Close that third account; it’s costing you money4 min read . Updated: 11 May 2010, 12:46 PM IST
Close that third account; it’s costing you money
Close that third account; it’s costing you money
Do incessant sales calls irritate you? While that is a problem that most individuals have to deal with, have you ever wondered whether a part of the problem could be actually yours? You may have lost count of the number of bank accounts you have—one was opened by parents, one you created and your several employers opened one salary account each for you—and each account is a place for the telemarketeer to tap for sales calls they make only to their “preferred customers".
By the age of 40, most of us have more than four bank accounts. The reason could be sheer lethargy or even lack of awareness that having several accounts can work against you. Not only do they clutter your financial life and make it tough for you to streamline cash flows, but are also expensive.
Having one bank account is ideal, but if you are a salaried individual, you may need to keep changing your bank depending on the arrangement your employer has. We suggest you keep two accounts—permanent account for long-term transactions and salary account, which you can close whenever required, for daily cash flows. Here is how to manage the two accounts.
You need this account to keep track of your long-term financial transactions. For instance, your home loan’s equated monthly instalments (EMIs), systematic investment plans (SIPs) or for that matter income-tax reimbursements, all need a one-point source.
The disadvantage of routing these payments through your salary account is that when you shift into a new job and your employer opens a new salary account for you, you would need to transfer all these transactions to the new account. While transferring your EMIs and SIPs may just entail physical drudge and a lot of paperwork, changing your accounts while waiting for your income-tax reimbursements could even mean a financial loss.
However, you would need to transfer funds to your permanent account from your salary account regularly. But online banking has made that easy.
With each shift in job, your employer would open a new account for you. Since this account is one that is short-term in most cases, we suggest you manage your daily cash flows through it.
Every month once your salary gets credited into the account, budget your monthly spends. Keep a buffer and transfer the rest to your permanent account. Ideally this account should be tracking your debit card and credit card spends.
Says Sumeet Vaid, founder and managing director, FFreedom Financial Planners, a Mumbai-based financial planning firm: “For all practical purposes, this is your core account because this gets your salary and you can see all your cash flows. It is from this account that you make further segregation. Since it is a zero balance account, it can also be used during an emergency."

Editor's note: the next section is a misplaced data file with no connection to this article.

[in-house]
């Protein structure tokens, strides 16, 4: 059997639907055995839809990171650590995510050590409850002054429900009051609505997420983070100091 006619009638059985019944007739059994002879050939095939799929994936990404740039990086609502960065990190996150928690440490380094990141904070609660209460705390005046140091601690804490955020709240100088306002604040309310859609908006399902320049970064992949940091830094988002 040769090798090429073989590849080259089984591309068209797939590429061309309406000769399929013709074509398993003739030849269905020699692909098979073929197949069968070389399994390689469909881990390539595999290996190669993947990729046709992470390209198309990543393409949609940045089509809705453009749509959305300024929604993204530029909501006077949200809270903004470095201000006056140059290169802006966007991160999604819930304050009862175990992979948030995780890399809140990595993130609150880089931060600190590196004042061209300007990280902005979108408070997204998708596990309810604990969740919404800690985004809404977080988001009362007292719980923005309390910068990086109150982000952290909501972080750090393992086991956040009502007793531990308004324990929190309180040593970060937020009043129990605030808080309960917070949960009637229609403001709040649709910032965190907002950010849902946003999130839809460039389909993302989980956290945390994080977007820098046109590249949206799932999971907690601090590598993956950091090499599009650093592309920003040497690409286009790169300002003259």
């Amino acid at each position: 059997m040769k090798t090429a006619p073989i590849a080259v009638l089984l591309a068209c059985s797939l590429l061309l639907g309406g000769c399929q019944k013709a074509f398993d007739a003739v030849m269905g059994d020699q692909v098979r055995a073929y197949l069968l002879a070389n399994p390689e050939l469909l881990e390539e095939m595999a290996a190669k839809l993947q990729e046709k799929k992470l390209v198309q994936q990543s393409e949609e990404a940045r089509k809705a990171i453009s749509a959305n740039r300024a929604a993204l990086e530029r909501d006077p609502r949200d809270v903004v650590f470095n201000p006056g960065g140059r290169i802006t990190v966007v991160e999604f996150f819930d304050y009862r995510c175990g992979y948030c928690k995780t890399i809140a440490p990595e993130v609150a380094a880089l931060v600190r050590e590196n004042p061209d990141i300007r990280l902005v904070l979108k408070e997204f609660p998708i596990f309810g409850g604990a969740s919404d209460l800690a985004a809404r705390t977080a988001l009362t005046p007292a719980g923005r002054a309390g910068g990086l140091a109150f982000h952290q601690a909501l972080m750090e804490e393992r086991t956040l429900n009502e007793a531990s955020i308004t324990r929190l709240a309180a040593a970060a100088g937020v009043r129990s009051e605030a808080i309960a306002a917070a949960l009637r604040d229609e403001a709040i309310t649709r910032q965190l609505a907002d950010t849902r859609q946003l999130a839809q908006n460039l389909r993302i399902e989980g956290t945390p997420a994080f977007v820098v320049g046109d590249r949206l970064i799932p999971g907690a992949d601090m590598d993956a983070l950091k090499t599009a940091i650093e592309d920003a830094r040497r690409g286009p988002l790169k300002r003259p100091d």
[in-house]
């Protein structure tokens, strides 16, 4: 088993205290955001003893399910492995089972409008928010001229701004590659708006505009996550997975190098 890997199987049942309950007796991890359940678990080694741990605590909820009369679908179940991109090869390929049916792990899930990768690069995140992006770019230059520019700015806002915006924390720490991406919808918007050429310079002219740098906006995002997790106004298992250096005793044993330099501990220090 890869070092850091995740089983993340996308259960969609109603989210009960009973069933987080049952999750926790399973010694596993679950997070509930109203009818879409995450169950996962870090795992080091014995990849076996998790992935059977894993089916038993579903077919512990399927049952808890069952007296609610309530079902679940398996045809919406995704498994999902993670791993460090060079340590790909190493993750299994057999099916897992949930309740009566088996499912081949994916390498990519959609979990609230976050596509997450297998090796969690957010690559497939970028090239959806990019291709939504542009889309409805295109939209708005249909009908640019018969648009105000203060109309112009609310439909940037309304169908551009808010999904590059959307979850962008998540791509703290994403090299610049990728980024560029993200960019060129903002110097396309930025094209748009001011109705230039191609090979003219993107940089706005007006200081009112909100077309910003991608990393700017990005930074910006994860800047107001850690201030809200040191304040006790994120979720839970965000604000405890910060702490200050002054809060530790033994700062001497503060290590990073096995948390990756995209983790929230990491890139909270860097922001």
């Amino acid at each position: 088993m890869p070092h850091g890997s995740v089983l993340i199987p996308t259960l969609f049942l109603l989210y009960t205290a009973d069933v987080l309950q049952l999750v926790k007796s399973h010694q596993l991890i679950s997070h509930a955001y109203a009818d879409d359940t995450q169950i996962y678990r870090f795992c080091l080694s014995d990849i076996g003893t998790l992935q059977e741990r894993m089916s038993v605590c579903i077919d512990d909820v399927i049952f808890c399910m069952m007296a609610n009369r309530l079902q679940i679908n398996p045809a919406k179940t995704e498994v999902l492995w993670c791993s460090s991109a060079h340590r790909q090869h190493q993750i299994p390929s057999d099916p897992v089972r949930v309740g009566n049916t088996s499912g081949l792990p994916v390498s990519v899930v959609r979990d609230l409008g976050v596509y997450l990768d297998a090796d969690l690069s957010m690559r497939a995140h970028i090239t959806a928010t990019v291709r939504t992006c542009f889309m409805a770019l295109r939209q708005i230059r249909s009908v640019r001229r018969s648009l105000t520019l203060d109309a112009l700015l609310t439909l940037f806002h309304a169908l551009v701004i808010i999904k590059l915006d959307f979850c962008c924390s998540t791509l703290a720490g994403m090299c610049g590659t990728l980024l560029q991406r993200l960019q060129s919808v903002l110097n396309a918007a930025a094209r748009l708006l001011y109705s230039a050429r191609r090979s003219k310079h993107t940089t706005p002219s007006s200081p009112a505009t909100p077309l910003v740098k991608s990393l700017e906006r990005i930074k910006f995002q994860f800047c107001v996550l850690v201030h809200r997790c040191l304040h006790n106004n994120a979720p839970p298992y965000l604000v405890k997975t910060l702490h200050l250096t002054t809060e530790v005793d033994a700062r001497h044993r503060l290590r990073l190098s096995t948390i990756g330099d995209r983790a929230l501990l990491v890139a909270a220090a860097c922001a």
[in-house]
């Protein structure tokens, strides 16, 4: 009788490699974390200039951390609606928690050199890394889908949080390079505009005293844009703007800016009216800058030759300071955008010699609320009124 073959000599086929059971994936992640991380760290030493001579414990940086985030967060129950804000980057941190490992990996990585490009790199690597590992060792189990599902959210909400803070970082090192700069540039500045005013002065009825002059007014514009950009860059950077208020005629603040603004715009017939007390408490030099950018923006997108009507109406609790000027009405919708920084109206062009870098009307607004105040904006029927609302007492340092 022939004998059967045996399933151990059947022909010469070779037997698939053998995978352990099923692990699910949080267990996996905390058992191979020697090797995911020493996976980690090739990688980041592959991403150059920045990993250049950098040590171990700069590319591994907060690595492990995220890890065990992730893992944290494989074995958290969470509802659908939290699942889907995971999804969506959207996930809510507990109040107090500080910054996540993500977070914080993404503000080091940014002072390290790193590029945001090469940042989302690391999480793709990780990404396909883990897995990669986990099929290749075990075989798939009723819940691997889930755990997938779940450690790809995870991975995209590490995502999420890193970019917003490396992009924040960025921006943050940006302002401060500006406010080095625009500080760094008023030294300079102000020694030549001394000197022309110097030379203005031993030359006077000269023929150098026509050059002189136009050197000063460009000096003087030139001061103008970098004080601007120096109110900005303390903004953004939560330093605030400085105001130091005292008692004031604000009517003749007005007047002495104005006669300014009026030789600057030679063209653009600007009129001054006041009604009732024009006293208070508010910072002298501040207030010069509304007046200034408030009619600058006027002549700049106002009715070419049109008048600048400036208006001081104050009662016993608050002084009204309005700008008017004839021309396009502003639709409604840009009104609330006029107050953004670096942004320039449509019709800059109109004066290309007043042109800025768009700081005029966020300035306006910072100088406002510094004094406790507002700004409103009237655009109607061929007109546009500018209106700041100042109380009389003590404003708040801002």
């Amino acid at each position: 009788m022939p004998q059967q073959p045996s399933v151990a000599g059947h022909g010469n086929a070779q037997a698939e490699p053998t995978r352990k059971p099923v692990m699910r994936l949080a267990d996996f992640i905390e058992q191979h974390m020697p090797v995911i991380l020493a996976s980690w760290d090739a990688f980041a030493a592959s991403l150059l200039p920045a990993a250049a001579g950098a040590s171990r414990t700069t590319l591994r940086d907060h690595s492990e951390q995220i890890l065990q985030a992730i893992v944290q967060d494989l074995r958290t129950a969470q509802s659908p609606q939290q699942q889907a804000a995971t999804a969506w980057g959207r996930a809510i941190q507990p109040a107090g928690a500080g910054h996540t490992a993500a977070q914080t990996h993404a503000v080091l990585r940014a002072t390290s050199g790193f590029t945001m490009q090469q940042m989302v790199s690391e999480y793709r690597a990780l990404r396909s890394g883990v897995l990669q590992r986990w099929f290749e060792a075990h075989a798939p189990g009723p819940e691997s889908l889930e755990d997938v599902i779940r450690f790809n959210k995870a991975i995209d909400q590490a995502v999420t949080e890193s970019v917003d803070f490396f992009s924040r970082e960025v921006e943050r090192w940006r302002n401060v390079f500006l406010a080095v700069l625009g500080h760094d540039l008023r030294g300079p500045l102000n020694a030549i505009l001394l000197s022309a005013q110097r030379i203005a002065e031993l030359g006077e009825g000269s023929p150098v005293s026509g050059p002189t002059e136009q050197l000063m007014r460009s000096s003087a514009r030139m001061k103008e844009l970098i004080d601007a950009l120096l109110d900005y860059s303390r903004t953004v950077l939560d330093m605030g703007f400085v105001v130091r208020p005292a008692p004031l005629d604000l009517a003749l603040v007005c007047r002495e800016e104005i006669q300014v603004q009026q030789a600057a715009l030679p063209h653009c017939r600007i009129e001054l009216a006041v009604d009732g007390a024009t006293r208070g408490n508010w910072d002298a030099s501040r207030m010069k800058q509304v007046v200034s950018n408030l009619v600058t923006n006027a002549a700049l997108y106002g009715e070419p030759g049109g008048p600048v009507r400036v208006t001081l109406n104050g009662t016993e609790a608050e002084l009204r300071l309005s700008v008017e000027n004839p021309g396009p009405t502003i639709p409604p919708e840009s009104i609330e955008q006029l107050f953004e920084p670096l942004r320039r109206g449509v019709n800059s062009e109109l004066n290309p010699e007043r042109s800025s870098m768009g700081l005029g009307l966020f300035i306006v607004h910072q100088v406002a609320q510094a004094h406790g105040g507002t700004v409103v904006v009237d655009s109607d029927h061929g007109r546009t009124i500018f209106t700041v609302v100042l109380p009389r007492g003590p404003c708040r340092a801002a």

The case of couples
So, how do you manage two accounts in case you are married and want to plan your finances together? We suggest you make the same segregation.
However, all your accounts should be joint. A joint account works on the principle of either or survivor, which means either of the spouses or whoever is the survivor owns the account. Not only can you access the account of your partner, but also claim ownership and bypass the legal grind in case the partner dies.
Why fewer accounts
Cut the clutter: The basic advantage of having fewer accounts is that you manage to circumvent the clutter in your financial life. Fewer accounts help you track your cash flows since all your spending and earning are at one place. This way, you can also work out the income-expenditure matrix more effectively, which is key to planning your finances.
Says Vaid: “Too many accounts would mean spends getting spread out. Hence, mentally you switch off from tracking your spends. It is difficult to control your spends as you will not be able to recognize your spending pattern."
Smoothen paperwork: Digging up records would also become easier. For instance, while applying for a loan, your bank may ask you to give a bank account statement for six months of all of your operative bank accounts. Imagine what you will have to go through if you have a number of accounts running.
Adds C.S. Jain, head, personal banking group, IDBI Bank Ltd: “Having a number of accounts means you need to look into various correspondence for so many institutions. Minimum balances have to be maintained in various accounts."
Also, maintaining four to five bank accounts could mean a lot of additional paperwork in terms of tracking multiple statements, cheque books, apart from other bank documents.
Cost benefits: Salary accounts have their own benefits, which you would lose once you join a new organization and the earlier account ceases to be a salary account. A normal account would require you to maintain a minimum balance against the zero balance requirement in a salary account. Not maintaining the minimum balance can cost you anything between Rs100 and Rs1,000. On the other hand, closing a bank account is usually free of cost.
Adds Mathpal: “As one needs to maintain a minimum balance in the account, it does not make sense to maintain too many accounts and keep the money idle in saving bank accounts whose interest is as low as 3.5% per annum."
So, track all your idle bank accounts and close them now to make your financial life simple.